Now Viewing: Robert Wood Johnson

Project HealthDesign Provides Input on Health IT Policies

Jan 10, 2012, 8:37 AM, Posted by Patricia Flatley Brennan

Since health reform passed almost two years ago, we’ve seen the health care system begin to change quite a bit. The push for better uses of health IT has brought about many proposed rules and programs, and federal agencies have requested public input on many of these proposals.

Because Project HealthDesign has always included multi-disciplinary teams of researchers, clinicians, and patients who are helping to lay the foundation for a patient-centered health IT system, we’ve seized these opportunities to share our unique insights by commenting on several proposed policies. In the process, we’ve been able to share our thoughts about promising practices for collecting patient-generated data and incorporating it into the clinical care process.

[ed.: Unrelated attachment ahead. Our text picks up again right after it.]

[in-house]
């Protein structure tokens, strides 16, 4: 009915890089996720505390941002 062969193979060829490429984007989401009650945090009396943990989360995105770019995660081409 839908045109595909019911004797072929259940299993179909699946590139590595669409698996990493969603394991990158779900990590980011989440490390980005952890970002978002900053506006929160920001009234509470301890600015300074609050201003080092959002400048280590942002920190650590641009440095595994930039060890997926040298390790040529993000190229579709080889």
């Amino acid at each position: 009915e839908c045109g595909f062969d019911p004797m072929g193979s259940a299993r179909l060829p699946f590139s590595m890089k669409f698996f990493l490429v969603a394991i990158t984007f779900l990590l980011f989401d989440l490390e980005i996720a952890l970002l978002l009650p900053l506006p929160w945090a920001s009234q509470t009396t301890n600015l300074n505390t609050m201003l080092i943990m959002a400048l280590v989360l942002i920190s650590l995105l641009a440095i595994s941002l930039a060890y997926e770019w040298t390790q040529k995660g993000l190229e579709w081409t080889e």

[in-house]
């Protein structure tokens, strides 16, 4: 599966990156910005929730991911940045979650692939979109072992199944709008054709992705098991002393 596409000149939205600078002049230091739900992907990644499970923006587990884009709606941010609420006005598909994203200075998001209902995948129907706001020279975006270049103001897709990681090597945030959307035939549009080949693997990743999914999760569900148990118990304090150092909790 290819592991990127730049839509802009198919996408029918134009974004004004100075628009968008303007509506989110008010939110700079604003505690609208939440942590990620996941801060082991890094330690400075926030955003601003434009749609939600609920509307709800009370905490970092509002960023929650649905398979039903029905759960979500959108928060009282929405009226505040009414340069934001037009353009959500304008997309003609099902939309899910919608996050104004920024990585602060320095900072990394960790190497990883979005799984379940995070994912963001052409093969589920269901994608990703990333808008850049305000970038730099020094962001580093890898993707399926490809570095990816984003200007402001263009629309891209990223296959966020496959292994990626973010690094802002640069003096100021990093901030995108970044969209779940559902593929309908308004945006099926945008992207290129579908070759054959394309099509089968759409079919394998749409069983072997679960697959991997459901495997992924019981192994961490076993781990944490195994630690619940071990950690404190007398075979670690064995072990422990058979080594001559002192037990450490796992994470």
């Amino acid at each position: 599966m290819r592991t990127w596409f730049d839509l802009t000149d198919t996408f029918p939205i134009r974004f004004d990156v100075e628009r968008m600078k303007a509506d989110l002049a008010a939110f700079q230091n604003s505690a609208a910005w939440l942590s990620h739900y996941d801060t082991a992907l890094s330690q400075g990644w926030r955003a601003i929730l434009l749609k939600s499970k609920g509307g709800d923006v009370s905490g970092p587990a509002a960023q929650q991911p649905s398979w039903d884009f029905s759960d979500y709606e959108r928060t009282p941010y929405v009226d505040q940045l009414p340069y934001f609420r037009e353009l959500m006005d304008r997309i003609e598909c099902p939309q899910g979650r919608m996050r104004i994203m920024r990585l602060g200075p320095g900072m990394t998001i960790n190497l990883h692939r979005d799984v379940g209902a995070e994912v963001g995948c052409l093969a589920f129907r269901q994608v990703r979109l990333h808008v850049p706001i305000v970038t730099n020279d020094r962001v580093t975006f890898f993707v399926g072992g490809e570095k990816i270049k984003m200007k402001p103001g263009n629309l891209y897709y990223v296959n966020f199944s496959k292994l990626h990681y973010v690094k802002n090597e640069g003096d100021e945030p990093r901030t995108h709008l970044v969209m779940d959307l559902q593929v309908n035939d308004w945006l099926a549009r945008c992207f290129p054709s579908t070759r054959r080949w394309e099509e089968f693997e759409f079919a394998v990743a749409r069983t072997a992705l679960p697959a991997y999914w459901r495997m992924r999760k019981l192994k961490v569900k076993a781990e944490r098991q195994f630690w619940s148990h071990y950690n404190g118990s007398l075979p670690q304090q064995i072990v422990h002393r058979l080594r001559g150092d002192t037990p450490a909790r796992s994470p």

In 2011, Project HealthDesign provided feedback on seven proposed policies. These ranged from applauding the HHS Proposed Rule on Patient Access to Lab Reports, which would allow patients to become more engaged with their health data, to calling for better distinctions between mobile apps and mobile medical apps under the FDA Mobile Medical Application Guidance. Working together to help refine these types of policy proposals is even more critical now as we enter a new era of widespread adoption and use of health IT.

Read Project HealthDesign’s policy comments, watch “How Clinicians Can Help Guide Federal Conversations About Health IT,” or visit the Project HealthDesign website to learn more.

You can also check out Dr. Roger Luckmann's post on KevinMD.com about how Project HealthDesign is helping people with chronic diseases manage pain.